Sport depicted: Tennis

Tagline: 'She’s the golden girl. He’s the long-shot. It’s a match made in...'

Plot: English tennis player Peter Colt (Paul Bettany) is the aging sportsman who feels it’s time to hang up his racket and take a job at a prestigious tennis club. He embarks on his final Wimbledon before he announces his retirement, without much hope of making it to the final. He accidentally meets Lizzie Bradbury (Kirsten Dunst), the American rising star of the game, with a fiery temper and incredible ambition to win. The two embark on a love affair, much to the annoyance of Lizzie’s father and coach. Much to everyone’s surprise Peter starts to play the best tennis of his life, thanks to Lizzie.

Why it stands out from other sports movies: This is definitely a movie that you need to suspend disbelief to watch; the core message, however, you don’t need to. In Peter lies the message that even if you doubt yourself and the odds aren’t on you’re side, with determination and luck you may prevail. The movie also captures the excitement, a grand slam that always throws up a few surprises, and fans of tennis will certainly revel in it.


Rocky (1976)

Sport depicted: Boxing

Tagline: His whole life was a million-to-one shot.

Plot: Rocky Balboa (Sylvester Stallone) is a struggling amateur boxer trying to make the big time. Working in a meat factory in Philadelphia to make ends meet, he also earns extra cash as a debt collector. When heavyweight champion Apollo Creed (Carl Weathers) visits Philadelphia, his managers want to set up an exhibition match between Creed and a struggling boxer, touting the fight as a chance for a ‘nobody’ to become a ‘somebody’. The match is supposed to be easily won by Creed, but someone forgot to tell Rocky, who sees this as his only shot at making it as a boxing star.

Why it stands out from other sports movies: There comes a time when a sportsman will face what he believes is his one shot; in Rocky that’s exactly what Rocky Balboa does. All his life he’s been waiting for this moment to shine and change the path he’s on at the moment. What makes Rocky unforgettable is the fact he is an average Joe, with no particular outstanding feature but a big heart. His passion for boxing will encourage anyone just as passionate about a sport to continue.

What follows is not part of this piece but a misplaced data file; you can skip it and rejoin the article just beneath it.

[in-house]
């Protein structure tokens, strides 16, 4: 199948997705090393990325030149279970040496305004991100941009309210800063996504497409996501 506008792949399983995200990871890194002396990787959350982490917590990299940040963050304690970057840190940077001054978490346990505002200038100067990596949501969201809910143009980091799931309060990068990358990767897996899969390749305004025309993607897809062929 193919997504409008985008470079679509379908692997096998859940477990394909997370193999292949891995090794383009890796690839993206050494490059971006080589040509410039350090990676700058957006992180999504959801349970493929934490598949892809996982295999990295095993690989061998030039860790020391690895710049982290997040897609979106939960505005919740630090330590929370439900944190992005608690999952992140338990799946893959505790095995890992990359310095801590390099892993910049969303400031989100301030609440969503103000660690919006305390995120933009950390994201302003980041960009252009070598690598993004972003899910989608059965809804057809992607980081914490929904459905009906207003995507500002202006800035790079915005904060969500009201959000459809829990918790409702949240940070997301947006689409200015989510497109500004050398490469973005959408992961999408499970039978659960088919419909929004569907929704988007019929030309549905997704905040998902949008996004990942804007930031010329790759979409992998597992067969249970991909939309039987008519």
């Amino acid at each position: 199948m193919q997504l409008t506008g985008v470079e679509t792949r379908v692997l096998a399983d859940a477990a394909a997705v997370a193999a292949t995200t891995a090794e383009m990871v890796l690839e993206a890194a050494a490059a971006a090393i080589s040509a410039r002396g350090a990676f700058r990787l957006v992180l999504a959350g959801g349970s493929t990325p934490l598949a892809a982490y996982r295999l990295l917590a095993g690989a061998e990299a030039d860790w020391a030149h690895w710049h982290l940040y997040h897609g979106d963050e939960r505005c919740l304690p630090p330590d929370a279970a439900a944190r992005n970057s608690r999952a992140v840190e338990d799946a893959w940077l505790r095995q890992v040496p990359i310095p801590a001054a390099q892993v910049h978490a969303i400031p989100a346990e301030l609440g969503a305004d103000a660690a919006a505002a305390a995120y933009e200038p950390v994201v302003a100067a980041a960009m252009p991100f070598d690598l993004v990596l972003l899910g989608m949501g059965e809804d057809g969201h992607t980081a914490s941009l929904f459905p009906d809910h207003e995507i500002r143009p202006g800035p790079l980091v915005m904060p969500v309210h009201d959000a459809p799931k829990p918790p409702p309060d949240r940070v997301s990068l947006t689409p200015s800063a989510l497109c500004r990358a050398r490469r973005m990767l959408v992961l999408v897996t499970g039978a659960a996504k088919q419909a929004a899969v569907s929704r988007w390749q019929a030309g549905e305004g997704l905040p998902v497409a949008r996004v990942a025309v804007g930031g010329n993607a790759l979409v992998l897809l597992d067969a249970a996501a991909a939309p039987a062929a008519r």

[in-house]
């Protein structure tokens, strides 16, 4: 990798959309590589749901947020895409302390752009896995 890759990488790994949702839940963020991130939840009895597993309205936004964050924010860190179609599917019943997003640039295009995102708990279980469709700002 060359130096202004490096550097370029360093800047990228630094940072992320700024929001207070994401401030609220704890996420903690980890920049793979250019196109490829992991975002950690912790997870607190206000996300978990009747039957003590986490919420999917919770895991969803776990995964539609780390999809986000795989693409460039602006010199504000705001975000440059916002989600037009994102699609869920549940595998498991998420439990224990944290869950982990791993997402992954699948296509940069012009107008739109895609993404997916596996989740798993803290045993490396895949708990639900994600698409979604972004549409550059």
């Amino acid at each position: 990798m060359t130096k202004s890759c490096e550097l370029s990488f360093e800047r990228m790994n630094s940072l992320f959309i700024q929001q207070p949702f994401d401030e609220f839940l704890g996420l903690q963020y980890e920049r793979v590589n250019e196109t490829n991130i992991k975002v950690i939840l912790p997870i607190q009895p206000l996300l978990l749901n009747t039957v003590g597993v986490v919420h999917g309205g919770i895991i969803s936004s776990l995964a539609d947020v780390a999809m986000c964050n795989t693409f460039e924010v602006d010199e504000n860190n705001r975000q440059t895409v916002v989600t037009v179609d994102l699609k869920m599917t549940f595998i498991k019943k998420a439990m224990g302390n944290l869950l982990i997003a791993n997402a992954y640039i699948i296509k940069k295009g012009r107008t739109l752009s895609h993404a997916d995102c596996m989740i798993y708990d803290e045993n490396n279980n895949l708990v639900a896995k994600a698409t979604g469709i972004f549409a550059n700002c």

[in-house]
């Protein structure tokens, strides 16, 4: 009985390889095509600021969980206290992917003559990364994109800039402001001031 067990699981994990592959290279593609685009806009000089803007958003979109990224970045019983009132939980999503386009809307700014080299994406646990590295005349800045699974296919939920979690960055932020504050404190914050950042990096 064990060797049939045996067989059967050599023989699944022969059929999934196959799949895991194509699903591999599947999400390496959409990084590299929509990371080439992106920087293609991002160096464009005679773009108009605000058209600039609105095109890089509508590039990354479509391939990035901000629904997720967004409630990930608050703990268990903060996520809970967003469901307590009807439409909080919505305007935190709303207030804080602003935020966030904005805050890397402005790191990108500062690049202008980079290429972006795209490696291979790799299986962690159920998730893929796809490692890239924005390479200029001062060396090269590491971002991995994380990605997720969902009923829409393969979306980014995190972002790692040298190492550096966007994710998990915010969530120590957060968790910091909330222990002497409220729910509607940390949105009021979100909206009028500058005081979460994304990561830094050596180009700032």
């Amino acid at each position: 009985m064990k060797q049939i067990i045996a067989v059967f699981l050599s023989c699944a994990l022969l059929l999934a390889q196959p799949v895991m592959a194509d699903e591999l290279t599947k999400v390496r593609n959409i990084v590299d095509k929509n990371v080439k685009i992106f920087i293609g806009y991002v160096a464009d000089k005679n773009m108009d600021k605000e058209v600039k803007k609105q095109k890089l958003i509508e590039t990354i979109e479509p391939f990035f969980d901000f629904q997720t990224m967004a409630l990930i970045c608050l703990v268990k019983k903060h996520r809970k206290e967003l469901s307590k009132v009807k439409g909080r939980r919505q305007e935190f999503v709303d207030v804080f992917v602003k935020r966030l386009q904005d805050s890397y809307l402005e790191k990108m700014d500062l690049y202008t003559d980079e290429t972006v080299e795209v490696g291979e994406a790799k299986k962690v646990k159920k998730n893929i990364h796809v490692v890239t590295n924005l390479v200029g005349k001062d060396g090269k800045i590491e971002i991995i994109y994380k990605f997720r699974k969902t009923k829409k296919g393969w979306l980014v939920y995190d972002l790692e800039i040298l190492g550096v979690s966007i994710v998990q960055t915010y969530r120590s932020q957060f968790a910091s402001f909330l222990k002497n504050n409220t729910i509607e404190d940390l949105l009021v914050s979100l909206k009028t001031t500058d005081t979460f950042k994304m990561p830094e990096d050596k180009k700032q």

Bend It Like Beckham (2002)

Sport depicted: Soccer

Tagline: 'Who wants to cook Aloo Gobi when you can bend a ball like Beckham?'

Plot: Of East Indian origin of the Sikh faith, the Bhamra family have been settled in Great Britain for several years. While the eldest daughter is getting married, younger daughter Jess (Parminder Nagra) loves to play soccer which is not acceptable to her parents as the right thing to do. Her parents are clearly uncomfortable with their daughter running around in shorts, chasing a big ball, instead of being clad in a traditional salwar khameez, and learning to cook East Indian recipes. Jess does well in her all-female soccer team and when she gets the opportunity to be scouted by a top soccer agent, she must decide whether her loyalty lies with her family or with the game.

Why it stands out from other sports movies: There aren’t many sports movie that appeal to females but this time it’s all about them. Bend it like Beckham shows that it shouldn’t matter what gender or religion you are, that soccer is accessible and can be played by all. Jess is an admirable character, who faces being ostracised by her family for playing the sport she loves. Within all this is enough British humor to keep everyone laughing up until that all-important, climatic soccer match.